SINN Féin MLA Gerry Kelly has received an informed warning from police after jumped on the front of a PSNI landrover last summer.
The former Old Bailey bomber was videoed trying to stop the landrover as it took away a republican protestor to custody for questioning.
It followed an incident after a contentious Orange Order parade in north Belfast during the summer.
Gerry Kelly confirmed he had received an informed warning from the PSNI over hiis “standing with the community in Carrickhill”.
Mr Kelly was criticised by unionist politicians as “reckless” after he stood in front of the landrover to try to speak to police about the arrest of a young man.
He grabbed onto the front grill of the landrover before being carried out down the street.
He added: “I believed at the time I did the right thing,” Mr Kelly said.
“I was part of calming a very difficult situation. I have always believed that this is a matter which should not be brought before the courts.”
In July, after his interview by police, the Sinn Fein MLA said: “I have no regrets over the incident.”
Footage of the incident showed the assembly member being carried along the bonnet of a police land rover after the event on Friday 21 June.
Mr Kelly, 60, a member of the Policing Board, was watched by millions around the world trying to halt a police landrover as it tried to leave the area around Carrick Hill during a republican protest against the Orange Order parade through the area.
After first trying to stop the landrover with sirens sounding, Mr Kelly is seen grabbing onto the grill of the vehicle as it again tried to leave the scene. He was then carried a short distance before it stops.
The Sinn Fein North Belfast MLA said he was trying to find out the whereabouts of a 16-year-old arrested youth.
Mr Kelly had said the incident had overshadowed alleged breaches of restrictions on the march.
“I don’t like the way police handled the situation and let me make this clear, I have not made a criticism of all the police on the night,” he explained.
“I think there was a saturation approach to Carrick Hill which I do object to, but outside of that, we are talking about an incident involving a small number of police, and it was bad policing.”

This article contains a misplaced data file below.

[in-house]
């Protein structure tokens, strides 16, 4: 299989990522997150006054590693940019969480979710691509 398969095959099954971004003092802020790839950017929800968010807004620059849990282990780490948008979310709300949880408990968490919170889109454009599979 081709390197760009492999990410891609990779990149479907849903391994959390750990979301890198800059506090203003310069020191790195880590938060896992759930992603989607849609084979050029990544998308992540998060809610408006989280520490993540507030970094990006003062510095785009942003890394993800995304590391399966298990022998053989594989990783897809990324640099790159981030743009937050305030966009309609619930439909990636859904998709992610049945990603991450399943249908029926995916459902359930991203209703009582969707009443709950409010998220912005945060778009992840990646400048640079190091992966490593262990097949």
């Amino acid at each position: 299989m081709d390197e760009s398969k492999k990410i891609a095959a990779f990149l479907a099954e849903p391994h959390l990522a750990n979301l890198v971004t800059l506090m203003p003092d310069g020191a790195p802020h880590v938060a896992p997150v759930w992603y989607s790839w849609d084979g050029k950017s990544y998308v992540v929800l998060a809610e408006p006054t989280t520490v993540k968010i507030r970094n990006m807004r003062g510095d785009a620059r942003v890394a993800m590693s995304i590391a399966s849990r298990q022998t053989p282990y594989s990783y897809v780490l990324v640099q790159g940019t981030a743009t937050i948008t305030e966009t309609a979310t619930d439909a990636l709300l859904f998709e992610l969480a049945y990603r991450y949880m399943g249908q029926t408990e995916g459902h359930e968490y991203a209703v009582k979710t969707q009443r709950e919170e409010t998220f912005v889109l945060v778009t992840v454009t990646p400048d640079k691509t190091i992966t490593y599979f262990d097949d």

Mr Kelly has been supported by north Belfast SDLP MLA Alban Maginness in his version of events.
The incident, which also saw Sinn Féin minister Carál Ní Chuilín require hospital treatment on her arm, has been referred to the Police Ombudsman for investigation.
However, unionists want the PSNI to prosecute Gerry Kelly.
DUP Deputy leader Nigel Dodds said Gerry Kelly should not “escape the full rigour of the law” for his actions at Friday’s Tour of the North parade.
“People in the unionist community have been pursued by police for far less and it’s important that a message goes out that nobody is above the law and that people who obstruct the police in execution of duties will be pursued.”
Mr Dodds said reported breach of the Parades Commission determination in the nationalist Carrick Hill area should be seen in perspective.
“When people are actually obstructing police, clambering onto police land rovers and inciting others and provoking others to do the same, that’s a very different category of some technical breach of a Parades Commisssion (ruling),” he said.
He added that police will investigate “everything they have to investigate”.
“I think when people stand back and look at the approach here, they will see a dignified, peaceful, calm, sensible approach on the part of the Loyal Orders and indeed the supporters on the evening, contrast that with the loutish and disgraceful behavior of the Sinn Féin representative and people will make up their own minds about this.”
He said with the tough stance on flag protestors taken by police and prosecutors, that Mr Kelly should not “escape the full rigour of the law” because of his position.